After rejecting Prime Minister Theresa May's Brexit plan twice, the British Parliament on Wednesday voted to reject a no deal Brexit.

The no-deal vote passed with 321 against 278, will not change the ground position that Britain will have to leave EU on March 29 unless a deal is in place or Brussels agrees to delay the exit.

Perils of no deal exit

The rejection of no-deal Brexit by lawmakers is seen as an indirect acknowledgment that the resulting scene will be scary where food shortages, port delays, and renewed tensions in Northern Ireland will bother the country.

The no deal rejection vote also signifies that a majority in parliament understands "no deal" is fraught with many repercussions. It shows MPs do not believe that the EU will not yield to what Britain wants even if they pushed things to the brink.

What the vote tells

By allowing a free vote than forcing party whip, the prime minister acknowledged that her stand "no deal is better than a bad deal " was a slogan. It was also the act of government trying to loosen control on Brexit to parliament to escape rebellion and resignations of MPs from a pre-determined outcome.

A pro-vote on "no deal" exit would have allowed the government to tear away the withdrawal-agreement negotiated with the EU if the Brexit date of March 29 rolled in without alternate options.

That would have given the U.K. a free hand to crash out of legal frameworks governing trade with the EU, and many other trading partners.

It had the potential to trigger a major political crisis especially on paying the £39bn bill ($51billion) to the EU on outstanding commitments.

A no-deal Brexit would also erode Britain's bargain power and land up in so many mini deals for sectors vital to the EU. That will make things easy for the EU to get the U.K. sign on dotted agreement including the Irish backstop.

Options beyond no deal

However, "no-deal" vote does not forestall a "no deal" exit forever. It may still happen. If no dealers obstruct other options and MPs fail to agree on an alternative solution before the Brexit day, then "no deal" is the sole way out.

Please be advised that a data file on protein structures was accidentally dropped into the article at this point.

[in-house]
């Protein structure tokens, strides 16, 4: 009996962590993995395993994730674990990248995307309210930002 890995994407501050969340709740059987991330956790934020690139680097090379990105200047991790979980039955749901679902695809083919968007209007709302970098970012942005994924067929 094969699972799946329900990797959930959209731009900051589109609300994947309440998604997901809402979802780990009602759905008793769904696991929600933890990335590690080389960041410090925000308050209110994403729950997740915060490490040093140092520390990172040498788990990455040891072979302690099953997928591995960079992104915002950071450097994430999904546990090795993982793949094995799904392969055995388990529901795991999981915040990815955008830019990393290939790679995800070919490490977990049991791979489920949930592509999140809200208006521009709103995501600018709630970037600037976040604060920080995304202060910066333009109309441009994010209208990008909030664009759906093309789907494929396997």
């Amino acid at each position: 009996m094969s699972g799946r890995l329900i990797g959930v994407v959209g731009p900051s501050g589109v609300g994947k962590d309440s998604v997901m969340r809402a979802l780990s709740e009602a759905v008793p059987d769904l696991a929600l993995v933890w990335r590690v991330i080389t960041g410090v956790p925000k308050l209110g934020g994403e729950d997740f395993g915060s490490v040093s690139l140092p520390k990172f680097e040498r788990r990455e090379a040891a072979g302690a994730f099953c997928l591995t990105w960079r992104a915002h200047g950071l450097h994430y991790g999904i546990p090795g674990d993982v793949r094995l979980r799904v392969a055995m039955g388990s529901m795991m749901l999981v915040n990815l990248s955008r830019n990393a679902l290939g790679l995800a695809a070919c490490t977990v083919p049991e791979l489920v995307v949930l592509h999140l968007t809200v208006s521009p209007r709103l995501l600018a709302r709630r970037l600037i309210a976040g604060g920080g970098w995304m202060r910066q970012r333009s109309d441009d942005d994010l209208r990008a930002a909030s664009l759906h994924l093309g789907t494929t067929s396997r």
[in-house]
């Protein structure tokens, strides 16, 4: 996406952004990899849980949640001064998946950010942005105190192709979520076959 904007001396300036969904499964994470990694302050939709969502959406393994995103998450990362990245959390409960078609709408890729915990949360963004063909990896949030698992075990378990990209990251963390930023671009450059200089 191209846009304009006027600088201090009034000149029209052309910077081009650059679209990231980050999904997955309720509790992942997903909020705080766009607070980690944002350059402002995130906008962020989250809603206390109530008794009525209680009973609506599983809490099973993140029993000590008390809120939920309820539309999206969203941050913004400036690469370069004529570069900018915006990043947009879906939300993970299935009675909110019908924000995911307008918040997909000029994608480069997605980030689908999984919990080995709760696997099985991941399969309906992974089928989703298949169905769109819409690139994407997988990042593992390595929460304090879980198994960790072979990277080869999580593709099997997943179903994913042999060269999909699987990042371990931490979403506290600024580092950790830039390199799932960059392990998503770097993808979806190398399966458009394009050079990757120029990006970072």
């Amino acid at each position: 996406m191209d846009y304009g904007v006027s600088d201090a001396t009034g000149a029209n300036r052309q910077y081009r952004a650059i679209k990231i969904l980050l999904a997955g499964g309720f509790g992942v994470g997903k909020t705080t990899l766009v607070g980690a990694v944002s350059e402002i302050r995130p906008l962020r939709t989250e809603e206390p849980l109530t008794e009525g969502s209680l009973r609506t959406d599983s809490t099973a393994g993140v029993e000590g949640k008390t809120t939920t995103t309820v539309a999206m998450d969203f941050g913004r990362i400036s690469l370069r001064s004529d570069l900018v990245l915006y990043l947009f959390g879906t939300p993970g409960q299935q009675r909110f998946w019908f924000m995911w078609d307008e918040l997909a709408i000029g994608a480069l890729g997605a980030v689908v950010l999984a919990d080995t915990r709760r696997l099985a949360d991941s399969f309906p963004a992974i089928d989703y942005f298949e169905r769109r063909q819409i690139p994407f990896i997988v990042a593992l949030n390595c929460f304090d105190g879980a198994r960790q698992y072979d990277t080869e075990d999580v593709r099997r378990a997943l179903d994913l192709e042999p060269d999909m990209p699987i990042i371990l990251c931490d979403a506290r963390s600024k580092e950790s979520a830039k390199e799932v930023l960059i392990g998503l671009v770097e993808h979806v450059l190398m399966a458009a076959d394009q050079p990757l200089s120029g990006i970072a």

For the British parliament and MPs, there are only two options left if they continue to reject PM May's Brexit plan. One is asking the EU for an extension under Article 50 procedure.

If the EU does not grant an extension, then the U.K. will have to revoke article 50 as a contingency option.

The EU is looking for a positive resolution. It wants the U.K to accept the negotiated withdrawal agreement or remain in the bloc after seeking endorsement from a general election or a second referendum.

If it gives an extension, the EU will not like anything less than nine months as the election of the European Parliament and formation of the new European Commission is due.

So, the pressure is on U.K to decide whether they want to hold an election or another referendum.

Brexit hits business badly

Meanwhile, uncertainties around Brexit have hit businesses badly, according to the data of the Decision Maker Panel.

A team comprising the Bank of England, University of Nottingham, and Stanford University had been surveying 7,500 business executives in the U.K. for making the said data.

The data shows how companies have been affected by Brexit on sales, prices, investment, and employment fronts.

A majority of the respondents said Brexit has been an important source of uncertainty for U.K. businesses. They noted a 6 percent reduction in investment in the two years after the referendum.

Brexit has also reduced future U.K productivity by half a percentage point as output was reallocated from higher productivity firms to lower productivity ones.

There is the consensus that Brexit will eventually reduce sales and shoot up costs.

To the question "How much has the result of the EU-referendum impacted the level of uncertainty affecting your business?" Nearly 36 percent of CEOs and CFOs said Brexit is one of the top three sources of continued uncertainty.

This article originally appeared in IBTimes US.